Following their attendance at Sports Tech Tokyo in April we asked a selection of companies based in the Australia and APAC region on their experience of the event and how their plans and ideas have evolved.
In this reflection we spoke to the co-founder of Blinder, Ross McConnell.
How was your personal experience at the event and in Tokyo?
Ross McConnell: “It was my first trip to Japan and just that whole event really provided quite a soft landing in a foreign country that I hadn’t been to.
“Just being there and seeing over a hundred other founders and companies, many of them who are on the same circuit that I’ve literally been on in sports tech around the US was an extremely soft landing. It was a really good welcoming mat for my first foray into the country.”
Did it give you new ideas on how you approach the Japanese market?
RM: “It was a concentrated little taster of Japan for us and I had meetings with the likes of Denstu Corporation and Sony Music via their innovation fund office, and you know what I could have spent months trying to dig up contacts like that in advance of a first foray into a country like Japan but the meetings were all just laid out for me. It was all organised in one day and just a super-efficient way of doing it.”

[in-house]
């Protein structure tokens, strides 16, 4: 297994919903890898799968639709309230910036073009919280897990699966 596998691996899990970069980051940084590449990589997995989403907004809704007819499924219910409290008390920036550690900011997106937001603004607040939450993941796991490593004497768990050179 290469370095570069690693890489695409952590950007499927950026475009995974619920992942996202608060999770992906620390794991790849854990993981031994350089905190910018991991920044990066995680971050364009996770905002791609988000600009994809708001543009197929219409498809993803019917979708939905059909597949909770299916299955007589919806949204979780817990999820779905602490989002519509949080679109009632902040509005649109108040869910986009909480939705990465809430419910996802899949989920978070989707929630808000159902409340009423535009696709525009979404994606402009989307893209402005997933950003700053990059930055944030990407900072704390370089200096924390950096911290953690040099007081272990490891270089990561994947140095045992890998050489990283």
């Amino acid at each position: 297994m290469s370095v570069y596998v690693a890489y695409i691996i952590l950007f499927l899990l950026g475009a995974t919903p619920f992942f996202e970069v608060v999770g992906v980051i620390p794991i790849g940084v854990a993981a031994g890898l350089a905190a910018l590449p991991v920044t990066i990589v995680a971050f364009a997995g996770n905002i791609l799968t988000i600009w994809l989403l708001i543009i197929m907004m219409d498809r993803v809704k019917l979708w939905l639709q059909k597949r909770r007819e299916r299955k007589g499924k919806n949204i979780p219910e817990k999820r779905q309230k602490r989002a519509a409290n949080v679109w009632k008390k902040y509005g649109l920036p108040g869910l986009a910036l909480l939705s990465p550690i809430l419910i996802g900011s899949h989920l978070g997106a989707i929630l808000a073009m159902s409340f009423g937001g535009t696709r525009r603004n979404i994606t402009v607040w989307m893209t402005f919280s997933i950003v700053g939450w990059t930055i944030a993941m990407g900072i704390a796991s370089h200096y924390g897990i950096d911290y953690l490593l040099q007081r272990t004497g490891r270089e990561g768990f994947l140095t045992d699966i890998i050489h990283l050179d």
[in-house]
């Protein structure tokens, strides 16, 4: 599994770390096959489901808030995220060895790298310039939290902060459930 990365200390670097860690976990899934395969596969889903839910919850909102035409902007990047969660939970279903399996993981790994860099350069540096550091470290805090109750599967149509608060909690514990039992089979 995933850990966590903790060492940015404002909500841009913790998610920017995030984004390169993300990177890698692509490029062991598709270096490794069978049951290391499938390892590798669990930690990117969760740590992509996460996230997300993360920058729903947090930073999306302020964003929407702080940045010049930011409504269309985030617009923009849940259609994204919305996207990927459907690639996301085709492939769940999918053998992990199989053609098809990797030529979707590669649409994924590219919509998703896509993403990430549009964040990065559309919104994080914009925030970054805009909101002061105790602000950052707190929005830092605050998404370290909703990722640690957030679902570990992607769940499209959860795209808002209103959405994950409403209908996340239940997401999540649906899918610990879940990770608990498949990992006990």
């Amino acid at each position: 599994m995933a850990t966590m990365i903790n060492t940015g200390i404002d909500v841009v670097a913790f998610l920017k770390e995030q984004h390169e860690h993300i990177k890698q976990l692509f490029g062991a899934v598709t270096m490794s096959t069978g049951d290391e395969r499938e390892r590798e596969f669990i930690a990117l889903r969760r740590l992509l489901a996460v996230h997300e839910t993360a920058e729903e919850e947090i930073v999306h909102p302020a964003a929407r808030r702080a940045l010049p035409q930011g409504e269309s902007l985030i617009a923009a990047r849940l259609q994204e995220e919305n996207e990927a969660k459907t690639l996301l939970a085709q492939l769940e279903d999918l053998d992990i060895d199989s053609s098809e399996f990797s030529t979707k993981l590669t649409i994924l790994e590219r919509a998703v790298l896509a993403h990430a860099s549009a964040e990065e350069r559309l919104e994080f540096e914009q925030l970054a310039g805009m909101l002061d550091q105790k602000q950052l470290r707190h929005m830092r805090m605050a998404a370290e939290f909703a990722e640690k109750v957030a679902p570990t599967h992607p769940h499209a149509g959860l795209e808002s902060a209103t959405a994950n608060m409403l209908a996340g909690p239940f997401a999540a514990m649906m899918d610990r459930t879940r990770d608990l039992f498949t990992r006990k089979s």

If time allowed, was there a particular company or technology that impressed, even something we should be aware of?
RM: “What probably sticks out to me is that there were businesses represented there that were at vastly different ages and stages. I think it’s really helpful, especially for me, to speak to a founder who is maybe at that next stage or two ahead and being able to pick their brain around what’s worked in terms of breaking through some of the growth barriers that you come up against, especially in a new marketplace like Japan.”
Your current client base is very ‘English-language centric,’ what are the plans to adapt Blinder into other languages?
RM: “Ahead of this event there had been no specific plans to target Asia. The stage we’re at we certainly didn’t want to risk boiling the ocean and the English-speaking markets certainly have enough opportunity in them to satisfy our growth appetite for the next 12 months or so.
“But I can’t emphasise enough you’ve got to be opportunistic.
“We’ve got clients in international rugby already and with the Rugby World Cup and then 2020 Olympics there’s just a concentrated melting pot of activity in Japan that we should be keeping an eye on, and that was certainly part of my rationale for attending STT.”
And finally, did you have a really cool experience in Tokyo? It could be anything but certainly something that is a cool little memorable thing that you did in Tokyo.
RM: “There were quite a few! As for STT, it was the first time I had done a meeting with a translator at the same table, which definitely helped me to slow down my pitch for once!
“And you know another thing was mate, I was just hugely impressed by Tokyo the city. It’s this cool, ultra-modern, clean city and then you get these yakitori dens underneath the subway bridges that are ramshackle and have such a cool vibe about them.”